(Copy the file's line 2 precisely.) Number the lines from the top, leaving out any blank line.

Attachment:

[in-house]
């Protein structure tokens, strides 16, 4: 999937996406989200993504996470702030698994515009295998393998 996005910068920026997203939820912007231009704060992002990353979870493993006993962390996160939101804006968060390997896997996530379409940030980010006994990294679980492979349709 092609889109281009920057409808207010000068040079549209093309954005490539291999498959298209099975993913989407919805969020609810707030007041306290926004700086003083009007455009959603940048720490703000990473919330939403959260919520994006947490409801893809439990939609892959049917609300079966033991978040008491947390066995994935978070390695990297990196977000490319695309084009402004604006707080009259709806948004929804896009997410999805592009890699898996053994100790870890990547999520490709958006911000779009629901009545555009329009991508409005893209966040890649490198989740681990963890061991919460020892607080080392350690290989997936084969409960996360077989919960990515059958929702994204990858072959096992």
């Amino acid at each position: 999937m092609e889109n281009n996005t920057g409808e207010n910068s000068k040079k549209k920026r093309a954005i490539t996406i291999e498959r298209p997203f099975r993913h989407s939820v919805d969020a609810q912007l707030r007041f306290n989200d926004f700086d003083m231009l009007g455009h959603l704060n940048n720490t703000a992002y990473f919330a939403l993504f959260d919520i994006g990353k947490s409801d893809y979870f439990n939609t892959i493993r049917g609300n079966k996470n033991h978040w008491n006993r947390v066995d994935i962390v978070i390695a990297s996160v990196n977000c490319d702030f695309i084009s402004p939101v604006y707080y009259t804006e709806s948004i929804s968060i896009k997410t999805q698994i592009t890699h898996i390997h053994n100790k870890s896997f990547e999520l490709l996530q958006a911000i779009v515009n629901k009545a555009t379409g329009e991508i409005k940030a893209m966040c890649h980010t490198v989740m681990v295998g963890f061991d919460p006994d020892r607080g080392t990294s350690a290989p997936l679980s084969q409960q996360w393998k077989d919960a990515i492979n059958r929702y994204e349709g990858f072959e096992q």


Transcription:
């Protein structure tokens, strides 16, 4: 999937996406989200993504996470702030698994515009295998393998 996005910068920026997203939820912007231009704060992002990353979870493993006993962390996160939101804006968060390997896997996530379409940030980010006994990294679980492979349709 092609889109281009920057409808207010000068040079549209093309954005490539291999498959298209099975993913989407919805969020609810707030007041306290926004700086003083009007455009959603940048720490703000990473919330939403959260919520994006947490409801893809439990939609892959049917609300079966033991978040008491947390066995994935978070390695990297990196977000490319695309084009402004604006707080009259709806948004929804896009997410999805592009890699898996053994100790870890990547999520490709958006911000779009629901009545555009329009991508409005893209966040890649490198989740681990963890061991919460020892607080080392350690290989997936084969409960996360077989919960990515059958929702994204990858072959096992």